TOPEKA (KSNT) – Masking and social distancing mandates could be coming back to Shawnee County because of the Delta variant, leaving local business owner Debbie Harrod nervous.
Harrod said things had been feeling normal at her family-owned business Speck’s Bar & Grill without social distancing and masks. Since the Shawnee County Health Department has recommended people start wearing masks and social distancing again, she’s worried a mandate is next and they’re going to see a drop in customers like last year.
“Trying to wait on people and understand what they say and then people get up without their mask,” Harrod said.
With restrictions and mandates lifting locally months ago, life seemingly started to return to the way it was before COVID-19 for the Topeka business owner.
“People are coming back out, they’re happy to see each other, you know they feel safe when they’ve got their shot,” Harrod said.
But Wednesday’s announcement from Shawnee County’s Health Officer threatening to throw a wrench in her newfound normal. By recommending people wear masks in indoor spaces, the Shawnee County Health Department is following the Centers for Disease Control and Prevention’s latest guidance, as cases of the Delta variant spiking across the country. The county isn’t the only group following the new guidance. Kansas Gov. Laura Kelly announced anyone in a Kansas COVID-19 hotspot must wear a mask inside state buildings.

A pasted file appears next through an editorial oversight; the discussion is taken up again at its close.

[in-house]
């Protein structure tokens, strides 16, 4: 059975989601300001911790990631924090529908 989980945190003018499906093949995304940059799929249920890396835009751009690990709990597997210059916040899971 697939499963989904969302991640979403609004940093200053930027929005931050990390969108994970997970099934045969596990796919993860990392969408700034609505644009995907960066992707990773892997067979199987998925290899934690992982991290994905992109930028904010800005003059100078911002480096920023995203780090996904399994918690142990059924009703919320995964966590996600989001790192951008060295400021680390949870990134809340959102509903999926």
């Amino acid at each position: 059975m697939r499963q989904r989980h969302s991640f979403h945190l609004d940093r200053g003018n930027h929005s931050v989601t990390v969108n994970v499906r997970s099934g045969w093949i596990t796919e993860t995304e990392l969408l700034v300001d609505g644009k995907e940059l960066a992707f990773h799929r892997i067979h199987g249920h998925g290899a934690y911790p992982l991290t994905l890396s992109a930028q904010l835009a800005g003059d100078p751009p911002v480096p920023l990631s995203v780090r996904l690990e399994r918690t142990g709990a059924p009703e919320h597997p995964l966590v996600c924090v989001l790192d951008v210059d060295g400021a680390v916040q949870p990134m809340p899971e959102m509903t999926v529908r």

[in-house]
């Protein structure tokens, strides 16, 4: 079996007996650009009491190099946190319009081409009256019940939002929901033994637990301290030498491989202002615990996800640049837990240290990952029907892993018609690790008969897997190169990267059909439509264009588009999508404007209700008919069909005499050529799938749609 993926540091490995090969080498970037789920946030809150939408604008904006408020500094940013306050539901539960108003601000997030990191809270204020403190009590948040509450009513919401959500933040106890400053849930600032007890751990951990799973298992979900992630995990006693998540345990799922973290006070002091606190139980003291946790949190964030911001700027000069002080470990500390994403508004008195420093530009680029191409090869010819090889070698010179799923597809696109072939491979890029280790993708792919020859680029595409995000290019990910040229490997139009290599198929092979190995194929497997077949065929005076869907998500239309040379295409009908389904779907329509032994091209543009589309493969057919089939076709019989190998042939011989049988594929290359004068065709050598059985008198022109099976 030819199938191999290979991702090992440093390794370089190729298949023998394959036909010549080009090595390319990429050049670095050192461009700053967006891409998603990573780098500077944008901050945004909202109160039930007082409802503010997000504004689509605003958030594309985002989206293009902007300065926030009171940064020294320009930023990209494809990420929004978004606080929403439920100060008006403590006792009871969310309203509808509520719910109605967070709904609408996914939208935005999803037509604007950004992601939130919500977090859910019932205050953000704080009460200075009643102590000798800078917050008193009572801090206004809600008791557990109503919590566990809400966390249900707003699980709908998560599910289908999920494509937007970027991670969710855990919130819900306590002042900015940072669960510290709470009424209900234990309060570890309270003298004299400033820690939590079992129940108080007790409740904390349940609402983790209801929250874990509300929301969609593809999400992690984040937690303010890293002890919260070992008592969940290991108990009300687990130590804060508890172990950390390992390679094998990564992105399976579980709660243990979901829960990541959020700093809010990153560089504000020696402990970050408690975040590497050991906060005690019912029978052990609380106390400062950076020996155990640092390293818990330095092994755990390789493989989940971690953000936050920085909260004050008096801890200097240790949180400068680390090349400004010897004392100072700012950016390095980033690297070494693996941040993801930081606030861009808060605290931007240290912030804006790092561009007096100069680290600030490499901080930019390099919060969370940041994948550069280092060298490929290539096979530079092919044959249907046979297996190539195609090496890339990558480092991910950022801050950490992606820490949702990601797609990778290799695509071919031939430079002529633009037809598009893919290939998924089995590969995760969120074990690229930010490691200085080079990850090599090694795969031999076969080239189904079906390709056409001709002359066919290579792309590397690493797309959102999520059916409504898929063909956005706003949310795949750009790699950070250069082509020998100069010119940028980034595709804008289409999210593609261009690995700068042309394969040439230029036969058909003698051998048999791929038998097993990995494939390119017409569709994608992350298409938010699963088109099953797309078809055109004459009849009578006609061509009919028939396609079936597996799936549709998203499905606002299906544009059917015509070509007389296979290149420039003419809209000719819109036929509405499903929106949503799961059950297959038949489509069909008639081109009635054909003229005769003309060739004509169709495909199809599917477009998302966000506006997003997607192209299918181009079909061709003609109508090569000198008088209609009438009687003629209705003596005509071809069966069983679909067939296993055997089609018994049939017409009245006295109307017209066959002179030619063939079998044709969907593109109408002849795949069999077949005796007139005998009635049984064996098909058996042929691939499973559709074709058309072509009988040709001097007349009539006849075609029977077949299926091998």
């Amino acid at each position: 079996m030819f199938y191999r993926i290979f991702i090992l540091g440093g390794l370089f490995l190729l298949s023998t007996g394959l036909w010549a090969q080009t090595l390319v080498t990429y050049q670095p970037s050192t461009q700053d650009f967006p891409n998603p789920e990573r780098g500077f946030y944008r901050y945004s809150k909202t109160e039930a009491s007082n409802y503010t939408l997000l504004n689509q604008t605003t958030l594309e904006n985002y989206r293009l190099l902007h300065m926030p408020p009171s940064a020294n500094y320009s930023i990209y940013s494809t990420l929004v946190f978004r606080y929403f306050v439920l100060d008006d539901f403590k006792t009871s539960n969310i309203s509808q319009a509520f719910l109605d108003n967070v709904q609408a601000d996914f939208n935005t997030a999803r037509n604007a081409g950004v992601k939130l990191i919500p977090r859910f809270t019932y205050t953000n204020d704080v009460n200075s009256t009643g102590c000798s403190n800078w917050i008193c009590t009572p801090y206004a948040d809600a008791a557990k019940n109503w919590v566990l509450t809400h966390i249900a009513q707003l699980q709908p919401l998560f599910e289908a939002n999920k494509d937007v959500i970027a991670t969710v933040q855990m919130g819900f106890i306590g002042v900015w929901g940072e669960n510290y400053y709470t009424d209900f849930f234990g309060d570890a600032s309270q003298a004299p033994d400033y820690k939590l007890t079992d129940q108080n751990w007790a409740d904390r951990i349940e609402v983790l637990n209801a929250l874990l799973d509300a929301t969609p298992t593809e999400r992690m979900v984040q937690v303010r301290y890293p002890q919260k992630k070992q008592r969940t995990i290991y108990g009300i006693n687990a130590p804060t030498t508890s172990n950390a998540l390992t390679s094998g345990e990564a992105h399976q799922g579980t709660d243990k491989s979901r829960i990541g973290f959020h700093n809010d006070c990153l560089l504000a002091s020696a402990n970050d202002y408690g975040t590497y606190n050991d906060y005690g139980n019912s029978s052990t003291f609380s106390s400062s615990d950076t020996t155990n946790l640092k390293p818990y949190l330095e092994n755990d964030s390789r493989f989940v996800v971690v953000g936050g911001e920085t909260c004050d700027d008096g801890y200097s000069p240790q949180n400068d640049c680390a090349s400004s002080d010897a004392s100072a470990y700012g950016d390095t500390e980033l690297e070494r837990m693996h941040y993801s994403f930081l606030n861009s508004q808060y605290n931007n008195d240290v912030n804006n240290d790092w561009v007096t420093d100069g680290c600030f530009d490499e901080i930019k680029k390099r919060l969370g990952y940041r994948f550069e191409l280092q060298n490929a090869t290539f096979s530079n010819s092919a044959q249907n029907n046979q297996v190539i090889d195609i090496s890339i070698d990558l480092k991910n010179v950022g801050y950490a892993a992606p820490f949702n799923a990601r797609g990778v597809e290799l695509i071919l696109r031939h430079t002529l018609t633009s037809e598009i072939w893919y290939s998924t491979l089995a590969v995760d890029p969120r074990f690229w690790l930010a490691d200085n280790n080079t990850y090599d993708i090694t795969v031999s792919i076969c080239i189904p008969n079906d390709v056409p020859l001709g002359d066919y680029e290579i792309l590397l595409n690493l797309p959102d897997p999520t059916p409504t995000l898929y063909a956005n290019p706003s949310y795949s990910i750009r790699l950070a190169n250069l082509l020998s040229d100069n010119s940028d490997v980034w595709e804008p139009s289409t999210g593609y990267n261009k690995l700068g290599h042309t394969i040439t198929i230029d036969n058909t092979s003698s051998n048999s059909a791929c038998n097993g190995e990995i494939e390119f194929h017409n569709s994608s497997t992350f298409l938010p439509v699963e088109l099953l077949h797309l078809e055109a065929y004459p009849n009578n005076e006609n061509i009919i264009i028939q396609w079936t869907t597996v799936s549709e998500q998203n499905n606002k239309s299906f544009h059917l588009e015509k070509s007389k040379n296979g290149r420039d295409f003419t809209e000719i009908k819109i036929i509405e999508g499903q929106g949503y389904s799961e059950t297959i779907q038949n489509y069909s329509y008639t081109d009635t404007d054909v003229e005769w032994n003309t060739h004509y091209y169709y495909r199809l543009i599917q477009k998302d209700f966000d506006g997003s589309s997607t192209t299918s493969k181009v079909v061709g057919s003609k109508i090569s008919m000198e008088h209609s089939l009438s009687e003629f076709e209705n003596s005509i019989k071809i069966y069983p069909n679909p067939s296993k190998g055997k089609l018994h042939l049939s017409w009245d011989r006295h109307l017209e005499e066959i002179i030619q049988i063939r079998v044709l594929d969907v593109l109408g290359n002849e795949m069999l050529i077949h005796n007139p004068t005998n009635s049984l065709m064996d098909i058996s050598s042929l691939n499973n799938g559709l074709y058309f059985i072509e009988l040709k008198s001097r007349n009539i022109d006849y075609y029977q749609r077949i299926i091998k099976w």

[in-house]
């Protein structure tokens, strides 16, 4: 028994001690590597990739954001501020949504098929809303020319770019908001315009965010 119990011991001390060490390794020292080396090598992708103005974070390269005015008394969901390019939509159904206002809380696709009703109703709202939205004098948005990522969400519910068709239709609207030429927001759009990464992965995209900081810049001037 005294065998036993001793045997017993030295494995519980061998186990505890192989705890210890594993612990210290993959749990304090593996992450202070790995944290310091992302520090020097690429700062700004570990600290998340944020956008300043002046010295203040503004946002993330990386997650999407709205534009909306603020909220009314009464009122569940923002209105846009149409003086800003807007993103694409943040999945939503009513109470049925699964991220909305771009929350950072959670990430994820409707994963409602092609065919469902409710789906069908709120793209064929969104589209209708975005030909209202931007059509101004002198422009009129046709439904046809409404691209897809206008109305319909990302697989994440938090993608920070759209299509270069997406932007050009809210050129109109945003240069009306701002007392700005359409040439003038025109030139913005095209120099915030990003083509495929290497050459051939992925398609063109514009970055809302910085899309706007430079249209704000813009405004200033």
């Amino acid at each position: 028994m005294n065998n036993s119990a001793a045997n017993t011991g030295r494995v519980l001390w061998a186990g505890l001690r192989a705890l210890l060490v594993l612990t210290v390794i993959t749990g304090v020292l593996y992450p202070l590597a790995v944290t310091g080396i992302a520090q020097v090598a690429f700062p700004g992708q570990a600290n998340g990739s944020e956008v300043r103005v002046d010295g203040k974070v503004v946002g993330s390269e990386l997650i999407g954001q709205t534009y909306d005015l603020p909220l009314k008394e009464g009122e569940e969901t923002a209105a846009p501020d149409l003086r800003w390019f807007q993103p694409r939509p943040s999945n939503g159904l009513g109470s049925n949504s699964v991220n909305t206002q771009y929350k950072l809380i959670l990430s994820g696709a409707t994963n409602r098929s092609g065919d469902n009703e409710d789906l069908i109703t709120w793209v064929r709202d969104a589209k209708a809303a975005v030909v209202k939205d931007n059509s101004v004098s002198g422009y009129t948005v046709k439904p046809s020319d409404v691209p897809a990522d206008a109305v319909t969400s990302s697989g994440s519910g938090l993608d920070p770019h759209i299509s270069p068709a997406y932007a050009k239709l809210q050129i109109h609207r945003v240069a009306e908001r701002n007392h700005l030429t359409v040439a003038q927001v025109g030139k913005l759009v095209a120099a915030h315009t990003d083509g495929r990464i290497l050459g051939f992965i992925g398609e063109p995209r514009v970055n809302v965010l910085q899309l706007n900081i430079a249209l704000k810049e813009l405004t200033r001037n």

The Shawnee County Health Department’s recommendation also includes new guidance on gathering sizes, that state any inside events should be limited to no more than 50% capacity to allow for social distancing.
“It’s very hard to run your business at fifty percent, you make no money. A lot of businesses can’t survive it, especially small businesses,” Harrod said.
There have been five consecutive weeks of increasing Delta variant cases in Shawnee County, a strain 60 percent more contagious than the previous, according to the health department. Dr. Locke said the vast majority of cases and hospitalizations are in unvaccinated people.
Harrod thinks if mandates come back, it will cause the opposite response from the community.
“I had COVID and I would’ve never gotten a shot, except for I wanted businesses not to close,” Harrod said.